According to a further aspect, a method for validating a patient-specific orthopaedic surgical instrument may include reading, with a data reader, a data tag attached to the patient-specific orthopaedic surgical instrument to obtain identification data that uniquely identifies the patient-specific orthopaedic surgical instrument and surgical procedure parameters used in the fabrication of the patient-specific orthopaedic surgical instrument from the data tag. Additionally, the method may include displaying, during performance of an orthopaedic surgical procedure, the identification data and the surgical procedure parameters on a hand-held display module and prompting, on the hand-held display module, a healthcare provider to validate patient-specific orthopaedic surgical instrument based on the displayed identification data and surgical procedure parameters. The method may further include displaying, on the hand-held display module during performance of the orthopaedic surgical procedure, joint force data of a patient's joint in response to validation of the patient-specific orthopaedic surgical instrument.

In some embodiments, the method may also include obtaining medical images of the patient's joint from the data tag via the data reader and displaying, on the hand-held display module, the medical images. Additionally, the method may include obtaining threshold values of at least one of a planned cut plane of a patient's bone and a planned final rotation of the patient's bone from the data tag via the data reader and validating, on the hand-held display module, a current surgical procedure as a function of the threshold values and the joint force data.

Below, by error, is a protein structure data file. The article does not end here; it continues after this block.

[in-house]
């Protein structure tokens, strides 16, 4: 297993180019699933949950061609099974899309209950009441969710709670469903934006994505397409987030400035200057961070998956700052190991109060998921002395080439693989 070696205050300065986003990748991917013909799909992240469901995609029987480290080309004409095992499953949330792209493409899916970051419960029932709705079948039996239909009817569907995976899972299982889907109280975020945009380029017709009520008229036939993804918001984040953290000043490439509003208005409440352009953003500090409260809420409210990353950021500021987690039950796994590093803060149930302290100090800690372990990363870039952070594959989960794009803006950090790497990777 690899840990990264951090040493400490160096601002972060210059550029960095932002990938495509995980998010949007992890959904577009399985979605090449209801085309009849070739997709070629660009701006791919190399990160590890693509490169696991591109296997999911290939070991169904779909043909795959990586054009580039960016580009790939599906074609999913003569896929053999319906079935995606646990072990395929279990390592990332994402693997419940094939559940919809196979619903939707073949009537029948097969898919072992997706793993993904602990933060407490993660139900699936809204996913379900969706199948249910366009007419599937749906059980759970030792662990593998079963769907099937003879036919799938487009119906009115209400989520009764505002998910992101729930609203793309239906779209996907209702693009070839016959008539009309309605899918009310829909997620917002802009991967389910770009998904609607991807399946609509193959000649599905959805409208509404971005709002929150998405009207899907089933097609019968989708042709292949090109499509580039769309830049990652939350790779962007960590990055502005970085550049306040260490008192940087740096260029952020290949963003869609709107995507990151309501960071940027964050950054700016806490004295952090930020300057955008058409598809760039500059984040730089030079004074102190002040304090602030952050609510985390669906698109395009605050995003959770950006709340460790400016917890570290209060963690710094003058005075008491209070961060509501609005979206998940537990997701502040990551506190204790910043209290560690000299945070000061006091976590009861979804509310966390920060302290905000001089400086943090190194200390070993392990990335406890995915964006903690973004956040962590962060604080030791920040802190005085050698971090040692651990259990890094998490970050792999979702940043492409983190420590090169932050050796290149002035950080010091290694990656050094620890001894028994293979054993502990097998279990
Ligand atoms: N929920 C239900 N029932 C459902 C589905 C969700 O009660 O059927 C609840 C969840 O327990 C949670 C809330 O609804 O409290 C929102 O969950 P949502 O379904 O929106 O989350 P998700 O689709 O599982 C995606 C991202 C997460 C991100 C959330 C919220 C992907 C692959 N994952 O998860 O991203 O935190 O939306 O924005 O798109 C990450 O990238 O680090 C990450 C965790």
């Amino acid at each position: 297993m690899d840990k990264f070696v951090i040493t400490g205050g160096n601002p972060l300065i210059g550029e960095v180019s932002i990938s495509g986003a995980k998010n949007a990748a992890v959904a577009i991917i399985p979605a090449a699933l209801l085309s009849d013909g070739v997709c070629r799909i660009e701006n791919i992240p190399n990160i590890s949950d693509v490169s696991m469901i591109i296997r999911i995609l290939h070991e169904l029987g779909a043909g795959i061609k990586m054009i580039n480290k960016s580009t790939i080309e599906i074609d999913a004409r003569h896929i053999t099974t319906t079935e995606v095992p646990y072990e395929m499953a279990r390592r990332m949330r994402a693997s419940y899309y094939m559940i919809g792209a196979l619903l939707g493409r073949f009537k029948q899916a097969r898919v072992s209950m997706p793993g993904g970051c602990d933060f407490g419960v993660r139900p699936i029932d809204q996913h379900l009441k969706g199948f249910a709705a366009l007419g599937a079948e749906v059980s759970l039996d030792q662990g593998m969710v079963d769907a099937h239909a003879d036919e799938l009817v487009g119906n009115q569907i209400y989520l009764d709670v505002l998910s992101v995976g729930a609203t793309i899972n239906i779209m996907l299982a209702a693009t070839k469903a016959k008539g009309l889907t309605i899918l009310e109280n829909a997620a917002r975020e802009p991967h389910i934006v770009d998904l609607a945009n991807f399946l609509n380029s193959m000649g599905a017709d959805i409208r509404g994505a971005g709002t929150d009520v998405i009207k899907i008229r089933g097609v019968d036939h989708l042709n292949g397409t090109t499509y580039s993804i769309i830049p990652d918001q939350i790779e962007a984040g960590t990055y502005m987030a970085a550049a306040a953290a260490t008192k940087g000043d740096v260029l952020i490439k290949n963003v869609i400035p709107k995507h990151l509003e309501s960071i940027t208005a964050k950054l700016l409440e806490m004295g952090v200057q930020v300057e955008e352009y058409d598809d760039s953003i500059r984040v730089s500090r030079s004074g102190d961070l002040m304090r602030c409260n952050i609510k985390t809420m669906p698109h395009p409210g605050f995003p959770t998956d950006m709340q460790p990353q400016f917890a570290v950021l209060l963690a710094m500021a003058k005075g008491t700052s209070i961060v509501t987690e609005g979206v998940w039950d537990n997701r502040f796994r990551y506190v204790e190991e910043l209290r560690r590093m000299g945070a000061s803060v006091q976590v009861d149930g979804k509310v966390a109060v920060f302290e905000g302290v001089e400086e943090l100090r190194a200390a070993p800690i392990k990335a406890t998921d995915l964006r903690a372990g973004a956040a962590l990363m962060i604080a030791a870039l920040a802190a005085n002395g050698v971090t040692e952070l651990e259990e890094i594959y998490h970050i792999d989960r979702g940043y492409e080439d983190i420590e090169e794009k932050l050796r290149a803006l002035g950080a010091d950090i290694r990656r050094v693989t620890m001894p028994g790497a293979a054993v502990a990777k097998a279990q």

BRIEF DESCRIPTION OF THE DRAWINGS

The detailed description particularly refers to the following figures, in which:

FIG. 1 is a simplified diagram of one embodiment of a system for validating an orthopaedic surgical plan;

FIG. 2 is a perspective view of one embodiment of a patient-specific orthopaedic surgical instrument of the system of FIG. 1;

FIG. 3 is an elevation view of another embodiment of a patient-specific orthopaedic surgical instrument of the system of FIG. 1;

FIG. 4 is an elevation view of another embodiment of a patient-specific orthopaedic surgical instrument of the system of FIG. 1;

FIG. 5 is a plan view of one embodiment of a hand-held display module of the system of FIG. 1;

FIG. 6 is a simplified schematic of one embodiment of a display control circuit of the hand-held display module of FIG. 5;

FIG. 7 is a perspective view of one embodiment of a sensor module of the system of FIG. 1;